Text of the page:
Overhearing the table behind me, I discovered the café’s basement held various children’s events. Making my way down a back stairwell I walked into a room filled with small children and a woman in a T-shirt and jeans who I assumed was Rosie. I awkwardly introduced myself and she invited me to sit and join in the first “workshop.” We led children in songs, read to them, painted and essentially babysat them. Rosie took me to two more similar workshops that day and by the end I found my “business casual” outfit splattered in rainbow paint and children’s fingerprints.

As the week went on I assisted the programs which helped children with learning disabilities improve self confidence and speech abilities. I helped fill out files to help Artburst receive more funding and I spoke with Amy, the creator of Artburst, about the challenges in creating the business. As the only intern I am able to work in all areas of the company and see how the business runs. Despite loving the chance to work with children all day, I am excited to see the business as a whole and carry the knowledge back to the States where I am currently working on starting a non-profit with a similar focus at W&L.

First Impressions

London Sun

Talk to anyone in London and the conversation will start with a comment on the weather. At first I ignored this unwritten rule of British conversation and just assumed the city loved to complain about their rain, but last Friday I realized the entire city’s mood completely revolves around the weather.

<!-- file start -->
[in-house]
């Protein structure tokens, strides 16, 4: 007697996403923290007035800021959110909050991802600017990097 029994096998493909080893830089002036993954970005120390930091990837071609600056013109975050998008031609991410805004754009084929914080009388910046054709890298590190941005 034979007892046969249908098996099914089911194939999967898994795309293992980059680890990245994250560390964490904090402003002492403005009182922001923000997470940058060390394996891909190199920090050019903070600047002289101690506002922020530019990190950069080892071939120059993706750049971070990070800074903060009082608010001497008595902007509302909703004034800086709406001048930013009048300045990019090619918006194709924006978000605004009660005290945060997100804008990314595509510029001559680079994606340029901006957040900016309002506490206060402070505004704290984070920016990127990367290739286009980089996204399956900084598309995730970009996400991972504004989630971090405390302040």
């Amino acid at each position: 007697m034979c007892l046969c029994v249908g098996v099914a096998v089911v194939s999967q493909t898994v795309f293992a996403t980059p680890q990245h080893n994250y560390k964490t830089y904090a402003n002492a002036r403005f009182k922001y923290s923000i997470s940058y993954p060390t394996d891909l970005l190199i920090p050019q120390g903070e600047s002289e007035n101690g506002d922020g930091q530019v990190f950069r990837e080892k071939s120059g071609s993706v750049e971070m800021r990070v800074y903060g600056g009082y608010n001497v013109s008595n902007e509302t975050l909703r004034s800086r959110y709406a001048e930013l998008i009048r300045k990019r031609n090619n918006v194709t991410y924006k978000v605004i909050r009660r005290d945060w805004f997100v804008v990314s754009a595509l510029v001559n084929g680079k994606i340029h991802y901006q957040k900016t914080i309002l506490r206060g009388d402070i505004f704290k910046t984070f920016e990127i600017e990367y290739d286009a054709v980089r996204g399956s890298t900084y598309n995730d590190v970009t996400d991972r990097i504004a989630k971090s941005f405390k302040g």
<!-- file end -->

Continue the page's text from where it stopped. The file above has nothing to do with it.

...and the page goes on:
IMG_0525 (1)On a sunny Friday afternoon, Julia and I jogged around the neighborhood to explore the area. Running to the park in t-shirts and tennis shoes, we stuck out in the crowded streets full of stylish Brits leisurely hanging out in pubs and enjoying the beginning of their weekend. The rare sunshine appeared to pull all of London out of their offices and homes to relax, drink and enjoy the Friday afternoon with their city. As we turned the corner, someone shouted “head to the pub! You will have more fun there!” Unlike New York or Atlanta where people get off work and meet up with the same people at the same places, London has a much more welcoming social scene with people wanting to meet new faces.

This unique social culture cannot be found in cities in the States, and I realized the difference was the weather. Not only do they all have something to say about the weather, each knows the right response will relate the forecast to the quintessential London rain. This talk of weather is one of the common threads that all Brits can agree on and therefore it pulls them together and reinforces this unique social culture that I have not seen anywhere else.